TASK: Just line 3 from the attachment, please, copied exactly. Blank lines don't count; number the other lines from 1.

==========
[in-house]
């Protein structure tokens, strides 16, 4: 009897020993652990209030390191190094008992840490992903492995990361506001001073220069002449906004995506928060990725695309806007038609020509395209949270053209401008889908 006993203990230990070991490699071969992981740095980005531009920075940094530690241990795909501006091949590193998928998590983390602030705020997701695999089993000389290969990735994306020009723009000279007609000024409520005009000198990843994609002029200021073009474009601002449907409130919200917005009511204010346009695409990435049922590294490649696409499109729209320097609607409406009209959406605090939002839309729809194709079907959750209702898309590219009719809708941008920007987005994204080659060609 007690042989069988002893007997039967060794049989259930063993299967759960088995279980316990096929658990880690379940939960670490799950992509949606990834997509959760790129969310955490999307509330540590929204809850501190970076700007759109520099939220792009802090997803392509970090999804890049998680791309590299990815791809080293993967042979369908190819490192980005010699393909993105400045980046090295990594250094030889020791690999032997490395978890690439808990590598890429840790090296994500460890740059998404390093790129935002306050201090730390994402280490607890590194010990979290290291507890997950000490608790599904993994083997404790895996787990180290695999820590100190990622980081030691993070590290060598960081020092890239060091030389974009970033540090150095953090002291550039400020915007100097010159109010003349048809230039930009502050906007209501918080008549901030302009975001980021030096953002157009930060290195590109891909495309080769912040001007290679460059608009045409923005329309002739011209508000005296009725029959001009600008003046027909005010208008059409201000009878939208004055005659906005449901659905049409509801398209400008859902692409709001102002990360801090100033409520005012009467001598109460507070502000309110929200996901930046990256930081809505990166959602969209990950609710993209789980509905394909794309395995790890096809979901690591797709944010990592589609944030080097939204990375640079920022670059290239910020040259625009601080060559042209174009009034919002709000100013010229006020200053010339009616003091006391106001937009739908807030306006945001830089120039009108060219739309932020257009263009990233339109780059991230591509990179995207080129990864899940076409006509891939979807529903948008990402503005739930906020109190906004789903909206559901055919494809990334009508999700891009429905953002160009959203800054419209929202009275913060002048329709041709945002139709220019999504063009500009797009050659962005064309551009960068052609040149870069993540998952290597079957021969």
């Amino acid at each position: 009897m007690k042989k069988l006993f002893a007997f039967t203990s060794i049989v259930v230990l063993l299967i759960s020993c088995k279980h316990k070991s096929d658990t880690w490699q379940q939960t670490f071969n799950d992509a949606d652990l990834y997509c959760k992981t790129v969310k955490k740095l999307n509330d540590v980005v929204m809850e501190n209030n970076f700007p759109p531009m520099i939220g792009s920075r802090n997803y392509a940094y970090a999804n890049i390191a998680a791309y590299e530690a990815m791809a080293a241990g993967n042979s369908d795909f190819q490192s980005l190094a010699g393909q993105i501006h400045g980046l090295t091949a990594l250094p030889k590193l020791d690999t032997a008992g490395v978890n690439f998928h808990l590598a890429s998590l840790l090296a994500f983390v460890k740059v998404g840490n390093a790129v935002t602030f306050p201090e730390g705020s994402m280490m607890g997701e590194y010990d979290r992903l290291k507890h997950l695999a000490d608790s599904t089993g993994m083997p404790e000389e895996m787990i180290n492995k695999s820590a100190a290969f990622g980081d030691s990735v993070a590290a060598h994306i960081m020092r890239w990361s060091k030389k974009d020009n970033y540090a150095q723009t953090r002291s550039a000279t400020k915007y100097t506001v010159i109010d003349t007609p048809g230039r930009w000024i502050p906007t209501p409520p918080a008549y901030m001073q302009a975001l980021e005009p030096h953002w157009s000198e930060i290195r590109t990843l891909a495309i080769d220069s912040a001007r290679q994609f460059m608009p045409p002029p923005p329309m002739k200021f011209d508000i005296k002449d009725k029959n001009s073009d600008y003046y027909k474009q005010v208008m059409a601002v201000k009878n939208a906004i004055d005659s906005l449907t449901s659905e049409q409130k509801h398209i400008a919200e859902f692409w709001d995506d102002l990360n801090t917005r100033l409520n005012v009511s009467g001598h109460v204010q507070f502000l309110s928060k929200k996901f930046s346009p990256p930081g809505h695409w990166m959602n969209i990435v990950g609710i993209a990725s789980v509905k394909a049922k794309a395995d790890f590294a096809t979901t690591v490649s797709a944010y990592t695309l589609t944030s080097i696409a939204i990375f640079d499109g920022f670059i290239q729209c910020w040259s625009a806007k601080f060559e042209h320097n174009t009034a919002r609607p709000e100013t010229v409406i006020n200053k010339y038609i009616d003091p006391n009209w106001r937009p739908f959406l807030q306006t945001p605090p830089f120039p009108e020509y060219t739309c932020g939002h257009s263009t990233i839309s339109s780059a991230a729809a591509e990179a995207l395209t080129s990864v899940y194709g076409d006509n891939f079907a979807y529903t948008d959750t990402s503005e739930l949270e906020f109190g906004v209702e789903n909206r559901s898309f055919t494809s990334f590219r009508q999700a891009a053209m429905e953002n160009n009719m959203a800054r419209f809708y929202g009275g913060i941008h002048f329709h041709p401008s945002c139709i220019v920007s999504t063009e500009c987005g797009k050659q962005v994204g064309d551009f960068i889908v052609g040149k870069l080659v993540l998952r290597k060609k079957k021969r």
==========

């Amino acid at each position: 009897m007690k042989k069988l006993f002893a007997f039967t203990s060794i049989v259930v230990l063993l299967i759960s020993c088995k279980h316990k070991s096929d658990t880690w490699q379940q939960t670490f071969n799950d992509a949606d652990l990834y997509c959760k992981t790129v969310k955490k740095l999307n509330d540590v980005v929204m809850e501190n209030n970076f700007p759109p531009m520099i939220g792009s920075r802090n997803y392509a940094y970090a999804n890049i390191a998680a791309y590299e530690a990815m791809a080293a241990g993967n042979s369908d795909f190819q490192s980005l190094a010699g393909q993105i501006h400045g980046l090295t091949a990594l250094p030889k590193l020791d690999t032997a008992g490395v978890n690439f998928h808990l590598a890429s998590l840790l090296a994500f983390v460890k740059v998404g840490n390093a790129v935002t602030f306050p201090e730390g705020s994402m280490m607890g997701e590194y010990d979290r992903l290291k507890h997950l695999a000490d608790s599904t089993g993994m083997p404790e000389e895996m787990i180290n492995k695999s820590a100190a290969f990622g980081d030691s990735v993070a590290a060598h994306i960081m020092r890239w990361s060091k030389k974009d020009n970033y540090a150095q723009t953090r002291s550039a000279t400020k915007y100097t506001v010159i109010d003349t007609p048809g230039r930009w000024i502050p906007t209501p409520p918080a008549y901030m001073q302009a975001l980021e005009p030096h953002w157009s000198e930060i290195r590109t990843l891909a495309i080769d220069s912040a001007r290679q994609f460059m608009p045409p002029p923005p329309m002739k200021f011209d508000i005296k002449d009725k029959n001009s073009d600008y003046y027909k474009q005010v208008m059409a601002v201000k009878n939208a906004i004055d005659s906005l449907t449901s659905e049409q409130k509801h398209i400008a919200e859902f692409w709001d995506d102002l990360n801090t917005r100033l409520n005012v009511s009467g001598h109460v204010q507070f502000l309110s928060k929200k996901f930046s346009p990256p930081g809505h695409w990166m959602n969209i990435v990950g609710i993209a990725s789980v509905k394909a049922k794309a395995d790890f590294a096809t979901t690591v490649s797709a944010y990592t695309l589609t944030s080097i696409a939204i990375f640079d499109g920022f670059i290239q729209c910020w040259s625009a806007k601080f060559e042209h320097n174009t009034a919002r609607p709000e100013t010229v409406i006020n200053k010339y038609i009616d003091p006391n009209w106001r937009p739908f959406l807030q306006t945001p605090p830089f120039p009108e020509y060219t739309c932020g939002h257009s263009t990233i839309s339109s780059a991230a729809a591509e990179a995207l395209t080129s990864v899940y194709g076409d006509n891939f079907a979807y529903t948008d959750t990402s503005e739930l949270e906020f109190g906004v209702e789903n909206r559901s898309f055919t494809s990334f590219r009508q999700a891009a053209m429905e953002n160009n009719m959203a800054r419209f809708y929202g009275g913060i941008h002048f329709h041709p401008s945002c139709i220019v920007s999504t063009e500009c987005g797009k050659q962005v994204g064309d551009f960068i889908v052609g040149k870069l080659v993540l998952r290597k060609k079957k021969r």